Thinking about trying to shake things up at work? Brimming with new ideas and strategies? Hoping to get your organization to try a new way of doing things, or maybe just get your family to alter their holiday traditions a bit? Good for you. But if you are going to be an advocate for change, it might help you to start by understanding what you are up against, psychologically speaking.
It’s not just that people fear change, though they undoubtedly do. It’s also that they genuinely believe (often on an unconscious level) that when you’ve been doing something a particular way for some time, it must be a good way to do things. And the longer you’ve been doing it that way, the better it is.
So change isn’t simply about embracing something unknown – it’s about giving up something old (and therefore good) for something new (and therefore not good).
Recent research shows that people have a very reliable and tangible preference for things that have been around longer. In one study, students preferred the course requirement described as the status quo over a new version (regardless of whether the new version meant more or less coursework), and liked it even more when it had been around for 100 years rather than only 10 years. In another, people who were told that acupuncture had been in existence for 2000 years expressed more favorable attitudes toward it than those who were told it existed for 250 years.
The bottom line is, unconsciously we all believe that longevity = goodness. There are, admittedly, plenty of instances where this is perfectly rational. When a particular product or way of doing things has stood the test of time, it is probably a superior to alternatives in at least some respects.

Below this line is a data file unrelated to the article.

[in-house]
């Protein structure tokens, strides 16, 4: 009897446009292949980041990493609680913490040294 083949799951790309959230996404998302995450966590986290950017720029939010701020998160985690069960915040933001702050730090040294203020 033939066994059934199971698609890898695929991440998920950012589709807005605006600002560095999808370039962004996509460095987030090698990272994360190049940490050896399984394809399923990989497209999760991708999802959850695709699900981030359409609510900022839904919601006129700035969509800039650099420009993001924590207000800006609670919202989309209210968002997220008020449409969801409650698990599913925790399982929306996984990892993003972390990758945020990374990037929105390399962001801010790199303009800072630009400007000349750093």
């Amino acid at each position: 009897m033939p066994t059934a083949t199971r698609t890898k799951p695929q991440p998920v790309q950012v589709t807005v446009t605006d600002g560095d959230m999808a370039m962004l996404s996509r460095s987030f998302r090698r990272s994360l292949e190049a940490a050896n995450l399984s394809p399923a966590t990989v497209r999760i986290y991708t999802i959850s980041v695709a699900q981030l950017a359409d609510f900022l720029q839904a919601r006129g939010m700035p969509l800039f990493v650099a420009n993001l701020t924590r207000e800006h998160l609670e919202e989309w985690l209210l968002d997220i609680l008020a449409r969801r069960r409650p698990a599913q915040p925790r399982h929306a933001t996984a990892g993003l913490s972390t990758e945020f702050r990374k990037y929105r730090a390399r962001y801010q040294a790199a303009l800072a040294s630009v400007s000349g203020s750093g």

The problem is that longevity and tradition aren’t always accurate predictors of goodness – inertia, habit, marketing prowess, market monopoly, and fear of change can all be the real reasons why we haven’t tried something new. Also, there are areas of life that really should be unaffected by this sort of bias – in domains like art or cuisine, how long something has been around should have little to do with how aesthetically pleasing or delicious you find it.
And yet, it does. In one study, people who saw a painting described as having been painted in 1905 found it far more pleasing to look at than people who saw the same painting described as created in 2005. In another, they admired the appearance of a tree described as being 4500 years old more than did those who thought the same tree just 500 years old.
In my favorite example, study participants were given a piece of European chocolate. It was described to them as having first been sold in its region either 73 years ago or 3 years ago. Guess which group rated the chocolate as better-tasting.
It’s not impossible to overcome an unconscious bias, but if you want to succeed you need to start be realizing that it’s there. Change and innovation requires that we not only convince others that new can be good, but that we address their (often unconscious) assumption that what’s been around longer looks, works, and tastes better.